Over 120 groups from about 30 different countries have signed the position statement “The Biomass Delusion”, declaring the use of forest biomass for renewable energy to be a false solution for climate change mitigation. The broad NGO coalition, which includes organizations such as Greenpeace, NRDC, BankTrack and the Federation of Community Forest Users in Nepal, calls for an end to all finance, subsidies and policy support for large scale bioenergy.


“The Biomass Delusion” statement is released on the campaign day of the bioenergy industry promoting the burning of more wood, and just a couple of weeks after the release of the latest, hard hitting and sobering IPCC report on global warming of 1.5 degrees. The statement stresses that the large scale burning of forests to produce energy harms the climate, the forests, the people and the clean energy transition, and it highlights the importance of forests in the task of limiting the temperature increase.

Due to these strongly negative and adverse impacts, investing in biomass poses serious legislative, financial, reputational and climate risk to financiers.

Legislative Risk – The growing awareness about the negative impacts of burning biomass, including the fact that it emits more CO2eq than coal per unit of energy, will inevitably force lawmakers to abolish any forms of subsidies to this sector. Last August, the UK government already made a first step in this direction, implementing restrictions on subsidies for biomass. Without subsidies, the economic viability of these companies is questionable, and this is a risk for its financiers.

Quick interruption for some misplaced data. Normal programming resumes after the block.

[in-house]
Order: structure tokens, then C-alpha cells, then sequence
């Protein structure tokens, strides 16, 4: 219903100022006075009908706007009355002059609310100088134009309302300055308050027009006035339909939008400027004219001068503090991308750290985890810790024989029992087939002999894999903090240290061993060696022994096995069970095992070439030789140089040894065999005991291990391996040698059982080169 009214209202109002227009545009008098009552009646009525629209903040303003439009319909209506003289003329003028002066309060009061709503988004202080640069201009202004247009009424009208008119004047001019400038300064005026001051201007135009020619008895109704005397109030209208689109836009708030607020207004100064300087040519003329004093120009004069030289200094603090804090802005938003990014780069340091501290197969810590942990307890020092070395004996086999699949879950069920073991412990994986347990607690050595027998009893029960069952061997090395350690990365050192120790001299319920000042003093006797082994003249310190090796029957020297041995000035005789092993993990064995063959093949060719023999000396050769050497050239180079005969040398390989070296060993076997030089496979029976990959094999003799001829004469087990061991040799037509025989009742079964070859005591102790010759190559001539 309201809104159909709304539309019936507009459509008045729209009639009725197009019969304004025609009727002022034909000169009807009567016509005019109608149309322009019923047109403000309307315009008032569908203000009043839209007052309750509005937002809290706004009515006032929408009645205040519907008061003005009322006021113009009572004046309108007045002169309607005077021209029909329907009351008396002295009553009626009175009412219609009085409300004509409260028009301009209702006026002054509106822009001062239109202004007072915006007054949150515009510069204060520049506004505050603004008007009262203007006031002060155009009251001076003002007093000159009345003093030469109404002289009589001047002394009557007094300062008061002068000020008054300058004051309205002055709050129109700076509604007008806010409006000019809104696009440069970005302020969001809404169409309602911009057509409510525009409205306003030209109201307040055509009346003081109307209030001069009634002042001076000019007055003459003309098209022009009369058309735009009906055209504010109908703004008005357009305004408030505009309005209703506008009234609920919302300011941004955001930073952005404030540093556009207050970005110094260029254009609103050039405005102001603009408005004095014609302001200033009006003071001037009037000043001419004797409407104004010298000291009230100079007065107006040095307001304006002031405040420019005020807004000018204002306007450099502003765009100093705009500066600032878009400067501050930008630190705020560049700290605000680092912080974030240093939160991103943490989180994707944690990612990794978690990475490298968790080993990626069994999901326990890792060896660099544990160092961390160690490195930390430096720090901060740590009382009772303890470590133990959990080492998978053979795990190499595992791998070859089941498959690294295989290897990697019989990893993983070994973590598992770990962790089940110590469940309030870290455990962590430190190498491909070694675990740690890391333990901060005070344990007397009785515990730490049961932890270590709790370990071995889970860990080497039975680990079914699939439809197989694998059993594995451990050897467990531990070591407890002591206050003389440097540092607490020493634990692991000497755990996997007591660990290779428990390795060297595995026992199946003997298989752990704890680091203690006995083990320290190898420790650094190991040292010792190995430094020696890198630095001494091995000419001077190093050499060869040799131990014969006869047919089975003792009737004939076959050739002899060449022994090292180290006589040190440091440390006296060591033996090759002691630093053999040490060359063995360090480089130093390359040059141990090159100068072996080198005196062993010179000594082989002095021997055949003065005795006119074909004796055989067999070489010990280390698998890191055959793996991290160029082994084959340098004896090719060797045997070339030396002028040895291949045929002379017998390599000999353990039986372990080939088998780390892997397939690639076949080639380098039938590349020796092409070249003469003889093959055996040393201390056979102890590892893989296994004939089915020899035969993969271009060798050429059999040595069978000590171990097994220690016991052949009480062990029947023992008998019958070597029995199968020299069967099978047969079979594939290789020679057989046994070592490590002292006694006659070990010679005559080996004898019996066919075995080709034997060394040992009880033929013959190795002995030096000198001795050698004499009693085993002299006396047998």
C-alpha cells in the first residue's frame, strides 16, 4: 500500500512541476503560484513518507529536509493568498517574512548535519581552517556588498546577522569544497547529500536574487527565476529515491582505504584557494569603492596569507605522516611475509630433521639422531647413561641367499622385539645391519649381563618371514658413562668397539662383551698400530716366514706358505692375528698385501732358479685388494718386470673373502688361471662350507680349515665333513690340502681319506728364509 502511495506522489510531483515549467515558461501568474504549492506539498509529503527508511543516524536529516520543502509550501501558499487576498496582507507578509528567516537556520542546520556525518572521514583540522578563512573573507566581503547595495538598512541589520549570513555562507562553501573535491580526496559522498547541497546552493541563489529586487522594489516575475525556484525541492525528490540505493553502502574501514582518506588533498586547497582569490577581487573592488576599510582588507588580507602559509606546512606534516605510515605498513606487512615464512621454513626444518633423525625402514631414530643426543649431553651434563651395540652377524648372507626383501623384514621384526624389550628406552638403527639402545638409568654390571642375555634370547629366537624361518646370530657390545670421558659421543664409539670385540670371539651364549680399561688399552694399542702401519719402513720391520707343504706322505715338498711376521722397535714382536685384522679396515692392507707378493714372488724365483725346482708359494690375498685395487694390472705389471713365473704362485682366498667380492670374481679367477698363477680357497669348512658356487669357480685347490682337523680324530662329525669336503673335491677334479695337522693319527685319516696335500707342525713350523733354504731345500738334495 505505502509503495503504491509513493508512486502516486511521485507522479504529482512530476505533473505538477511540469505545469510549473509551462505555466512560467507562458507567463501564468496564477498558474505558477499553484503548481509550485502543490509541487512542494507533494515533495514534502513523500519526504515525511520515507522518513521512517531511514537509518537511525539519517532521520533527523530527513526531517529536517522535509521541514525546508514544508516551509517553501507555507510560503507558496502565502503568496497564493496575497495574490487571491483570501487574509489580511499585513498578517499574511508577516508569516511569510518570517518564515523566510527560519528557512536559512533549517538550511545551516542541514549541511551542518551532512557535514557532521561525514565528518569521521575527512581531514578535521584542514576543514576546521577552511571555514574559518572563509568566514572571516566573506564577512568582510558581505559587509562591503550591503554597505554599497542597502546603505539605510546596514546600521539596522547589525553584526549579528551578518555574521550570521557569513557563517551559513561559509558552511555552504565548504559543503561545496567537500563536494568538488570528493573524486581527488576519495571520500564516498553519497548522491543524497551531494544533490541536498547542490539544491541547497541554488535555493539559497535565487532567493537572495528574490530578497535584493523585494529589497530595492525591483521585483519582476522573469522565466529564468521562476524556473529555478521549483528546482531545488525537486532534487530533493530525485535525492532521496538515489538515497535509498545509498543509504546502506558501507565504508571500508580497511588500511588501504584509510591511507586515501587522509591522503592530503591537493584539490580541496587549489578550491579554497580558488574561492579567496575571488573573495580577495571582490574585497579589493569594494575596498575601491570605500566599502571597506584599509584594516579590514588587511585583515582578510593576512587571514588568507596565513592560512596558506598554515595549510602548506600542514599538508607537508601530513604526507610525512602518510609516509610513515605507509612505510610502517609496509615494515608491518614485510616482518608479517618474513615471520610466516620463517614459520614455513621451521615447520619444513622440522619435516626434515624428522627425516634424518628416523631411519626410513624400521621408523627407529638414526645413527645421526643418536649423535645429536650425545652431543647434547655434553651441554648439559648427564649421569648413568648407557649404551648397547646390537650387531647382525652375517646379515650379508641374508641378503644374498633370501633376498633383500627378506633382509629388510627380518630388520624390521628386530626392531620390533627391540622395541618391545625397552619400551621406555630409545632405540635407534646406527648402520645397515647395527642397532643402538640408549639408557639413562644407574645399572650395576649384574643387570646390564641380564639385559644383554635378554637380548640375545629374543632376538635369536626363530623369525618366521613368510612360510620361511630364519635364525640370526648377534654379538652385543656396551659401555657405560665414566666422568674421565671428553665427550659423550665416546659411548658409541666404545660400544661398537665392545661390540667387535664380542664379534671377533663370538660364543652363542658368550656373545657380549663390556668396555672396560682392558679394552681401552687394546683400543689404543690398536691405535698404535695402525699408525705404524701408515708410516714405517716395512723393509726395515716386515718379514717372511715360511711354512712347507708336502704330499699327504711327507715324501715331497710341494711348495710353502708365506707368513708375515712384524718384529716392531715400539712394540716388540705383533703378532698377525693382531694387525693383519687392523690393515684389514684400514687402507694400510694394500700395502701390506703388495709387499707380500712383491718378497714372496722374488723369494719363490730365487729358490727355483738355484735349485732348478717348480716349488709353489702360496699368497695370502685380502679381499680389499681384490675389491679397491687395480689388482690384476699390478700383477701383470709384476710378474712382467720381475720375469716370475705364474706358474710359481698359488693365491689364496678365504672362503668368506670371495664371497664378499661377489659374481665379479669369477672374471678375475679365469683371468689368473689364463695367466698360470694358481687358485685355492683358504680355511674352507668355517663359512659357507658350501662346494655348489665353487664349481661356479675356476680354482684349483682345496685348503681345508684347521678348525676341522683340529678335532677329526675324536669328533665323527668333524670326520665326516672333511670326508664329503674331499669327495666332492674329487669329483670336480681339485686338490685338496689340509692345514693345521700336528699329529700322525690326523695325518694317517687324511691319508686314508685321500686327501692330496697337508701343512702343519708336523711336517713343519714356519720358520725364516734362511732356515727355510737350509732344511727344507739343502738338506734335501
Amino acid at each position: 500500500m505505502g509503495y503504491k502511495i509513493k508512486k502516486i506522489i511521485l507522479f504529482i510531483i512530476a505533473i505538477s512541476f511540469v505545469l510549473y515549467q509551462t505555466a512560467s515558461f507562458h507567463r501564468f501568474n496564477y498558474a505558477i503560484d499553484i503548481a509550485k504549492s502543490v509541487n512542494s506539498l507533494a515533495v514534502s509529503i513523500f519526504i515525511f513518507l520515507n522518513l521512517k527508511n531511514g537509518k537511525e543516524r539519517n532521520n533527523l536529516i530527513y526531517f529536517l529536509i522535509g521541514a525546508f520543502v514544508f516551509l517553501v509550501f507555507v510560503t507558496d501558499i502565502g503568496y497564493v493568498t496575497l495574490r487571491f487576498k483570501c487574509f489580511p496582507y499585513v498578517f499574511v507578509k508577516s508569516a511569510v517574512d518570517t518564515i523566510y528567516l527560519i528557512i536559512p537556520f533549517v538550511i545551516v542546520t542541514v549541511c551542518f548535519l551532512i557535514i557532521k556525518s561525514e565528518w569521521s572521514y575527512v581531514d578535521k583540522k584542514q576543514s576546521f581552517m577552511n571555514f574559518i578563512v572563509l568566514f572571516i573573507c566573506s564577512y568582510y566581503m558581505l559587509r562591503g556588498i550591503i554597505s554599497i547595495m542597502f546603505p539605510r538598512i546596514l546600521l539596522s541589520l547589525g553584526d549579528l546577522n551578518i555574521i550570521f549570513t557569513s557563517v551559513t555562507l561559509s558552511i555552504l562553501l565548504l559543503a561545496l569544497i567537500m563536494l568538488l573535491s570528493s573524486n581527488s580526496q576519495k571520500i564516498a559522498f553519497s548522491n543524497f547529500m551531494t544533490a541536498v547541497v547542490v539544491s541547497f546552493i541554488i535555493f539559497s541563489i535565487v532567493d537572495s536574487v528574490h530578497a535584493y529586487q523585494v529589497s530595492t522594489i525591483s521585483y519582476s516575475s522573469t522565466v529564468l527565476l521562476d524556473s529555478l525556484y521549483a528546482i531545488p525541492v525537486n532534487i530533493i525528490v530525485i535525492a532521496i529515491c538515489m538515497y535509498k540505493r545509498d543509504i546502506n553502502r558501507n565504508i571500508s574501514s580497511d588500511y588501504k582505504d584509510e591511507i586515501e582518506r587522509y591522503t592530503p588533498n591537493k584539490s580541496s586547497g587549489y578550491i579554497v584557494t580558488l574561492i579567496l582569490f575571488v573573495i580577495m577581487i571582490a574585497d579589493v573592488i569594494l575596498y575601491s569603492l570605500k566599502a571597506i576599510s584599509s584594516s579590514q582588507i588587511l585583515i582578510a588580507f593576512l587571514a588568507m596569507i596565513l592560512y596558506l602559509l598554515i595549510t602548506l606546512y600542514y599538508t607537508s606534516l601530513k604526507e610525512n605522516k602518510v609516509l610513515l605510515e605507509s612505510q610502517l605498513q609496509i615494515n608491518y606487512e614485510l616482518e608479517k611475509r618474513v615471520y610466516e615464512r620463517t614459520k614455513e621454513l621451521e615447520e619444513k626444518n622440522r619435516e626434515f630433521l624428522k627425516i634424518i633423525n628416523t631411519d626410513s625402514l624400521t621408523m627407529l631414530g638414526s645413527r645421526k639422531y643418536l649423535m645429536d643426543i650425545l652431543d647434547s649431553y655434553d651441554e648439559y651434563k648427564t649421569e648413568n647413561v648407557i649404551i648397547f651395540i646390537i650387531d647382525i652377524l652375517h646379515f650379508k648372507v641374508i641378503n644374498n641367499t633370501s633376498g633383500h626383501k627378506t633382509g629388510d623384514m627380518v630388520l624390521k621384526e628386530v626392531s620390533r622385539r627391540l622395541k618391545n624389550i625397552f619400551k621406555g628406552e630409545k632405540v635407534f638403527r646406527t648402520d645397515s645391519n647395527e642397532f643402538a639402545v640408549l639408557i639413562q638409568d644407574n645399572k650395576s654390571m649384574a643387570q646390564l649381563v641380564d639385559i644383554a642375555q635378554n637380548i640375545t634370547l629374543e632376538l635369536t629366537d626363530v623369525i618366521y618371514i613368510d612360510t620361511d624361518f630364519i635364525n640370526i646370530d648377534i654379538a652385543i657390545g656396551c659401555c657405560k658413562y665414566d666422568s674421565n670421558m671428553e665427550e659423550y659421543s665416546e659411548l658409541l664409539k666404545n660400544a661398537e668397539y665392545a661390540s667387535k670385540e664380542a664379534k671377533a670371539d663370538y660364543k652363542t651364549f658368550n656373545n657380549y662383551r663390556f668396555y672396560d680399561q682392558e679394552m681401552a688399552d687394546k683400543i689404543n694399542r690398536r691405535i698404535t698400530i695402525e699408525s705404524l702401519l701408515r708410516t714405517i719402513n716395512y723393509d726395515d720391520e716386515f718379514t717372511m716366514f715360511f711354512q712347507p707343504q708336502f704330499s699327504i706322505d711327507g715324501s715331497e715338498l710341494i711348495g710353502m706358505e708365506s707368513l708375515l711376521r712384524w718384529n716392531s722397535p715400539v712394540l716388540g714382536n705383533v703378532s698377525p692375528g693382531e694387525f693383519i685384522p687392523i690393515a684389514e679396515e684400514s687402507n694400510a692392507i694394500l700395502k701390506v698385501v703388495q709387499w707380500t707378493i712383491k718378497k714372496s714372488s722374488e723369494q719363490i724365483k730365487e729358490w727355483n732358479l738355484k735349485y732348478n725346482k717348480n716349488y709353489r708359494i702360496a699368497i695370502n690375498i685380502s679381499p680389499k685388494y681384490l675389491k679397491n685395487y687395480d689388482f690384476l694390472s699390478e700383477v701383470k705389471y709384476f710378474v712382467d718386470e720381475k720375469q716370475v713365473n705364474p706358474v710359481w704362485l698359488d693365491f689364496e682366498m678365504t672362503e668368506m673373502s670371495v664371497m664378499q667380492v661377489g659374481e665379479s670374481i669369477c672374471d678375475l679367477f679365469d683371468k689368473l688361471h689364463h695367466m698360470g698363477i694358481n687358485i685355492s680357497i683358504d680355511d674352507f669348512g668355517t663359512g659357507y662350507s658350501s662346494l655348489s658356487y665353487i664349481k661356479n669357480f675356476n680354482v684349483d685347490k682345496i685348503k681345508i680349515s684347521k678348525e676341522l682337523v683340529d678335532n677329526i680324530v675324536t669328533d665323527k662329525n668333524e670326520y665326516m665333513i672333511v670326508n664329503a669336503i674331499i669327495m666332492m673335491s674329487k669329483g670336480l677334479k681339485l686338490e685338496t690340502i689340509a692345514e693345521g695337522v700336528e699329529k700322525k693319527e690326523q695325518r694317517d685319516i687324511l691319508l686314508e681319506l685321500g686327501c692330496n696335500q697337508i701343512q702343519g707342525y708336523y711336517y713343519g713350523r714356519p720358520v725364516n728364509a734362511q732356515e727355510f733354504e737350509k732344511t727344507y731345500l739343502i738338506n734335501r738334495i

Climate Risk - Burning woody biomass actually contributes to climate change by increasing emissions and by destroying sinks. This will have a direct impact on the industry itself. Changes in the climate can affect water availability, which has direct impacts on the productivity of forests and plantations. Warmer weather also make plantations and forests more vulnerable to wildfires, which can lead to hundreds of thousands of hectares to go up in smoke, as has happened in recent years in Indonesia, Chile and Portugal. This causes serious financial losses, not to speak of the impacts on people’s lives, biodiversity and again, the climate.

Reputation Risk – The public will increasingly call out the industry and its financiers for their misleading messaging on biomass as a sustainable solution. Protests by affected communities, campaigners and scientists will increase, as this industry is destroying the most effective proven tool to extract carbon from the atmosphere: forests. The financiers of the sector can be perceived as being involved in greenwashing or even as causing direct harm to the climate.

Financial Risk –The increasing public protests against the burning of woody biomass will lower the demand for this form of energy, and thus the financial returns. In addition, legislative changes will reduce the subsidies allocated to the biomass sector and combined this will significantly impact the profitability of the sector.

“Forest biomass is a lose, lose, lose, lose proposition that has prompted this strong statement of concern from such multitude of groups. We appeal to policy makers, financiers, the markets and consumers to abandon support for large scale energy production from the forests.” said Peg Putt, the working group coordinator of the Environmental Paper Network which has organised the statement.

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